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|Esoteric Psychology I - Section Two - II. The Rays and the Kingdoms in Nature|
|e. The Problem of Sex
I have stated that the incoming seventh ray plays through the planetary sacral center, and then through the sacral center of every human being. Because of this, we can look for the anticipated developments in that human function which we designate the sex function. We shall see consequent changes in the attitude of man towards this most difficult problem. In speaking on the subject of sex, and in outlining what it is possible to say at this time, I seek to be as simple as I can, and to express my thoughts in such a way that something constructive may eventuate, and a note may be struck which will sound forth clearly in the present welter of discordant sounds, of conflicting views, and of varying ideas.
It is obvious that the matter is a difficult one to approach. But why is it so difficult? In the last analysis, we shall find that the difficulty is based on the prejudices in men's minds, and upon their inner assurance that their particular point of view is necessarily the right one because they themselves live and act in accordance with it, and it suffices for them; it is based on the fact that sex is one of the fundamental primeval urges, one of the substantial instincts, and is consequently the dominating factor in the animal side of man's nature; it is based upon the excessive intimacy of . the subject, - an intimacy which was transmuted into an indecent secret during the periods wherein the race succumbed to an excessive puritanism and prostituted a natural function into a prurient mystery. This intimacy relating to the subject of sex caused it to be regarded as an unmentionable episode, and as a topic to be shunned by decent people, instead of being regarded as an instinctual and natural process, - as instinctual and as necessary as the functions of eating and drinking. It is a function, however, which has not been reduced to rhythm in the  daily life and regarded as one to be followed and satisfied only when need arises and right demands. Herein lies a great distinction and a clue is offered to the problem.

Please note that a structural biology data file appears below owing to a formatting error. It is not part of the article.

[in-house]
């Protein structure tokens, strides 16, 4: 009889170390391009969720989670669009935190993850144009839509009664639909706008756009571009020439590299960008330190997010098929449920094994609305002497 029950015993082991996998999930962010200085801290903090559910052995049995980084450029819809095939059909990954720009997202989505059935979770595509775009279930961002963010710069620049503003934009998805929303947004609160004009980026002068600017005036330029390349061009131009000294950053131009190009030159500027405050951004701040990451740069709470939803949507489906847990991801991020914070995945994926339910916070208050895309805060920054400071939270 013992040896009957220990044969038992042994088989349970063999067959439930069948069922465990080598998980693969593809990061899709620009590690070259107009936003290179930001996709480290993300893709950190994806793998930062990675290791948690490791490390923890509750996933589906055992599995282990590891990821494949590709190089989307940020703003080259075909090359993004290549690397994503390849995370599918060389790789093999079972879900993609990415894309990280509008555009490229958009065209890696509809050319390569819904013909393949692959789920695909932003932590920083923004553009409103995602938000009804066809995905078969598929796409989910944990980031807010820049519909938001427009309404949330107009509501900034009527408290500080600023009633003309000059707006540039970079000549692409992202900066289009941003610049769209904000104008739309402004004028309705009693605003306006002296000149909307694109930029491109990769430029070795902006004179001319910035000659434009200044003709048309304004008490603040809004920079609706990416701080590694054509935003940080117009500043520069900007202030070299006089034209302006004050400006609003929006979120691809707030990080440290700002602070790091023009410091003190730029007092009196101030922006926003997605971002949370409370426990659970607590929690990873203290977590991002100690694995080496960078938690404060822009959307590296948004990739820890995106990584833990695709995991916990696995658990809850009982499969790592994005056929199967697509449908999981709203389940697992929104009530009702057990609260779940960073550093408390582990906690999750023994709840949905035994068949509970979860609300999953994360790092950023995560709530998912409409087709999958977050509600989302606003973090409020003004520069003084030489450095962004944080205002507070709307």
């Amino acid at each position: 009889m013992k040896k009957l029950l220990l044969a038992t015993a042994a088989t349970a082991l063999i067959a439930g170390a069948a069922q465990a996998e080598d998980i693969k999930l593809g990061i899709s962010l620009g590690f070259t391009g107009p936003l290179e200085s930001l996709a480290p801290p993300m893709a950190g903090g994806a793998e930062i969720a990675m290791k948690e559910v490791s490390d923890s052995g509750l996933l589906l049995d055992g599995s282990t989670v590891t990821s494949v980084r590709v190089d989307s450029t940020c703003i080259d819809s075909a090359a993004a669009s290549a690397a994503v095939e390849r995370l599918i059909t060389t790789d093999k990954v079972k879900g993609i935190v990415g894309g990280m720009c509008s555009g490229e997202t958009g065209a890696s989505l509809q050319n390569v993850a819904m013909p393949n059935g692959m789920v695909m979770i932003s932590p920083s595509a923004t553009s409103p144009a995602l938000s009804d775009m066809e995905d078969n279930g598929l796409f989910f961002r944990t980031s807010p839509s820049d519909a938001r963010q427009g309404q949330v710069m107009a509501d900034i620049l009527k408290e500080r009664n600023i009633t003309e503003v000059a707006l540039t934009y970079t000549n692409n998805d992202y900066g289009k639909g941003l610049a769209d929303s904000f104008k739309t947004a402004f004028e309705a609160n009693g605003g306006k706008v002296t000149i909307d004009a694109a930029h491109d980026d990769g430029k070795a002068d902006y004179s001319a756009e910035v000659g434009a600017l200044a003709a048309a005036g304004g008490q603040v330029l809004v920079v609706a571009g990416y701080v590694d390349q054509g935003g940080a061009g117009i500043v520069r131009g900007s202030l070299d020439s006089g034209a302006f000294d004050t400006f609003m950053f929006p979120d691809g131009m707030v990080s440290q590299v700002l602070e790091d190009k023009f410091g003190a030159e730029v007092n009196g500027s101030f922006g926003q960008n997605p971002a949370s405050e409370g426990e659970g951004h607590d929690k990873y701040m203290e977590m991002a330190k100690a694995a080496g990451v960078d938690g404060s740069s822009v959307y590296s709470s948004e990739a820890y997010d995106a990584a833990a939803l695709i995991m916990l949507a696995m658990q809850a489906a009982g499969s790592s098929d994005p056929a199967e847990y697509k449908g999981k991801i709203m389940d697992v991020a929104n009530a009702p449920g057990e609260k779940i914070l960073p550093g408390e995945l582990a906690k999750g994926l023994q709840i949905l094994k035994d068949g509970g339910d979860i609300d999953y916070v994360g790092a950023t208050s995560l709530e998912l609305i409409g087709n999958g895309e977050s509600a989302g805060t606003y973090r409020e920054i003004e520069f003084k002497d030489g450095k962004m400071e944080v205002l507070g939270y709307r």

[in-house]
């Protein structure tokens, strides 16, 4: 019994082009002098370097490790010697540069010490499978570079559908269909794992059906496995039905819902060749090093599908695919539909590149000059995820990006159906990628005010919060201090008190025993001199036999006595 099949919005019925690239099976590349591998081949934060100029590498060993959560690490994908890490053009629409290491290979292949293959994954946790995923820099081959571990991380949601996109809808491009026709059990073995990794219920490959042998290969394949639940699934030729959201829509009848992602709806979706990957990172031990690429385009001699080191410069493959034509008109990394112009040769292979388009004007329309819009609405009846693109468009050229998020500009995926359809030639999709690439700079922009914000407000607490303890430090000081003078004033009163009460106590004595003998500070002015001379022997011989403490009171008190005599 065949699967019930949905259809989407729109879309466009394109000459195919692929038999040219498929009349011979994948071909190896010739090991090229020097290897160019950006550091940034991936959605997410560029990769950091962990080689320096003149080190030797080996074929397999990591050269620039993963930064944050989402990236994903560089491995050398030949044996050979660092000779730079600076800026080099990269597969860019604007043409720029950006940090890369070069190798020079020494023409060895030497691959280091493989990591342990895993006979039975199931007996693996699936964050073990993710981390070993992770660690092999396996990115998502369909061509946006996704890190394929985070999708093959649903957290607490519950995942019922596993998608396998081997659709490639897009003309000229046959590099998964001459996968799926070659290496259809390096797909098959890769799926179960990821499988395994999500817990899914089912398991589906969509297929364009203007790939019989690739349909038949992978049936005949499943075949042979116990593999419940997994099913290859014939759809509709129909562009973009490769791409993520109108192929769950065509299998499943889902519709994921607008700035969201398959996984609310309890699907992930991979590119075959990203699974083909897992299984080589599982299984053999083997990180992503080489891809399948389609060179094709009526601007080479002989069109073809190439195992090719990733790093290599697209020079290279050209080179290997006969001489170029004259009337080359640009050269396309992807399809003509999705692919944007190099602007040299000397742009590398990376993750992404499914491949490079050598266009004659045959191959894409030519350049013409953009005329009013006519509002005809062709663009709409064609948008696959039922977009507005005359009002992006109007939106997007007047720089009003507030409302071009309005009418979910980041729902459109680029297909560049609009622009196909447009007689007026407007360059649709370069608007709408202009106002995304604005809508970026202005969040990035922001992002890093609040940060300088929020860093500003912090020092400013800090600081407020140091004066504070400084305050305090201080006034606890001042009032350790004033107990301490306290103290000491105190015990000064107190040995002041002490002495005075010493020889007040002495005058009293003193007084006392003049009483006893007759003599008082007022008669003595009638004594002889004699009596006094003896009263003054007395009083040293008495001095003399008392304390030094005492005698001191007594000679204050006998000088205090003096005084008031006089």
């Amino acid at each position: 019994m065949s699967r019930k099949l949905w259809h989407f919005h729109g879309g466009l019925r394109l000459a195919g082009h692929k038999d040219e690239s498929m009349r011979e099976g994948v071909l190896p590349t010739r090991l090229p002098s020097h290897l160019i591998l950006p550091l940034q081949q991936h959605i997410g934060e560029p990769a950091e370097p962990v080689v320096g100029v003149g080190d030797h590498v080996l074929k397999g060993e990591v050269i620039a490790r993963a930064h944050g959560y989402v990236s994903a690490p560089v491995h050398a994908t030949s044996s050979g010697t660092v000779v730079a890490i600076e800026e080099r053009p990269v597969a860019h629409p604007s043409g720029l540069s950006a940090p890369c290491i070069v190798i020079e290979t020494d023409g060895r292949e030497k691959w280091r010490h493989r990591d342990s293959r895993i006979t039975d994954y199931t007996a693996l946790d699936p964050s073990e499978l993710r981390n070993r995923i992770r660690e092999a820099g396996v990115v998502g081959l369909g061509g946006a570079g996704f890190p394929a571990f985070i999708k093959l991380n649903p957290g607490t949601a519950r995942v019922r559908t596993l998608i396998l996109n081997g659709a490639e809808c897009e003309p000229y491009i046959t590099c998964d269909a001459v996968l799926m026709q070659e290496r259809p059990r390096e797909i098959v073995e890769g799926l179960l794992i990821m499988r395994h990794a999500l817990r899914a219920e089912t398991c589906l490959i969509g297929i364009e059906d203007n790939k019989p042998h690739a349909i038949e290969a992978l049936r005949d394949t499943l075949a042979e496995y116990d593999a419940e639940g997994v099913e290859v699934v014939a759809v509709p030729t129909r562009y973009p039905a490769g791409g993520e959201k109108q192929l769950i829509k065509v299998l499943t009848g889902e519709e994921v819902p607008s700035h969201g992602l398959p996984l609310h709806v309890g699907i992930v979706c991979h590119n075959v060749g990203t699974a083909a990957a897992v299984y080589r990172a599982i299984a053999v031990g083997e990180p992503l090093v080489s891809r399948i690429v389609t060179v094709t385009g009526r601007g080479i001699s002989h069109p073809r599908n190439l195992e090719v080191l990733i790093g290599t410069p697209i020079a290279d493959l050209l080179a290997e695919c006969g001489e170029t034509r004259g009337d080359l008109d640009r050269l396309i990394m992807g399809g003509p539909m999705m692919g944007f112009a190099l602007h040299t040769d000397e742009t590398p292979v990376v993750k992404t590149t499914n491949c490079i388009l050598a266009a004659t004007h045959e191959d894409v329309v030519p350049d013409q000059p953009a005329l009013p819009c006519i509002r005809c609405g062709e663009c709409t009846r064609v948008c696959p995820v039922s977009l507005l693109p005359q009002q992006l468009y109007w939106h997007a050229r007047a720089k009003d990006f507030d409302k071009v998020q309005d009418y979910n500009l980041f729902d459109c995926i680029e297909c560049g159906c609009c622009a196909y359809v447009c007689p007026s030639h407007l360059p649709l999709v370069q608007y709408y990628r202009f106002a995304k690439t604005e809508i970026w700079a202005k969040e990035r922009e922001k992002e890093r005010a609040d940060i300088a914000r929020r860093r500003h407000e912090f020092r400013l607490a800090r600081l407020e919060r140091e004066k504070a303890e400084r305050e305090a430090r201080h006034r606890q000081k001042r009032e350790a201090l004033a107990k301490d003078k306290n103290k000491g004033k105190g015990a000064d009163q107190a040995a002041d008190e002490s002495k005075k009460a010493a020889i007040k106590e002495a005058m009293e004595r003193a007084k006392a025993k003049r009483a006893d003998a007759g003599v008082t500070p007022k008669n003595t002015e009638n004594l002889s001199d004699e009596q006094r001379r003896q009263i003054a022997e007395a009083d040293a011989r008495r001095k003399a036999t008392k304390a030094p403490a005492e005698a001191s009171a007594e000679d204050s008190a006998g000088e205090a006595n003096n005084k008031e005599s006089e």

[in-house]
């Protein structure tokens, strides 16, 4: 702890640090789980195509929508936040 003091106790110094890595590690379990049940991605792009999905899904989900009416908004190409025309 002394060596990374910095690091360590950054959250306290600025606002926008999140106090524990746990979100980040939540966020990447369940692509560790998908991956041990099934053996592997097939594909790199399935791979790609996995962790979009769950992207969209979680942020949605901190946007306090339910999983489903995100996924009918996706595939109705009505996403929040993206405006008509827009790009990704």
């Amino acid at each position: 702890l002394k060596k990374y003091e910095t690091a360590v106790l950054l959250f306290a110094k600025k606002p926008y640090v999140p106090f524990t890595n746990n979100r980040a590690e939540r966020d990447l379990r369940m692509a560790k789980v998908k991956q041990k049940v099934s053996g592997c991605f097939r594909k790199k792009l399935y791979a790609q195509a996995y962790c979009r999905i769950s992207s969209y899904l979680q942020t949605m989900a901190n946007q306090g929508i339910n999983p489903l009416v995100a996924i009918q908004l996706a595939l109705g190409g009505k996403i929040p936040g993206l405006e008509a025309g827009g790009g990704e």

Again, the difficulty of the problem can be found in the widely diverse attitudes of men's minds to the subject. These attitudes range all the way from an ill-regulated promiscuity to a monogamy which has worked out into a cruel imposition and restraint upon women, and an unbridled license on the part of men. Attendant upon these difficulties, and growing out of these wrong attitudes, the legalities and the illegalities, the license and the restraints, have produced points of infection (if I may so call them) in our civilization. Because of them, we find a lax morality which is based on bewilderment, "red light" districts which are but an unhappy compromise with vicious tendencies and unsatisfied desires, divorce courts which devastate the life of the family and in time undermine the national life (of which each family unit should be a wholesome part), and the steady growth of disease as the result of the prevalent promiscuity and the many illicit relations. There is also a psychological factor to be found, of real importance. This fact is the militancy expressed by the many groups of people who are seeking to impose their own ideas and their peculiar solution of the problem upon their fellowmen.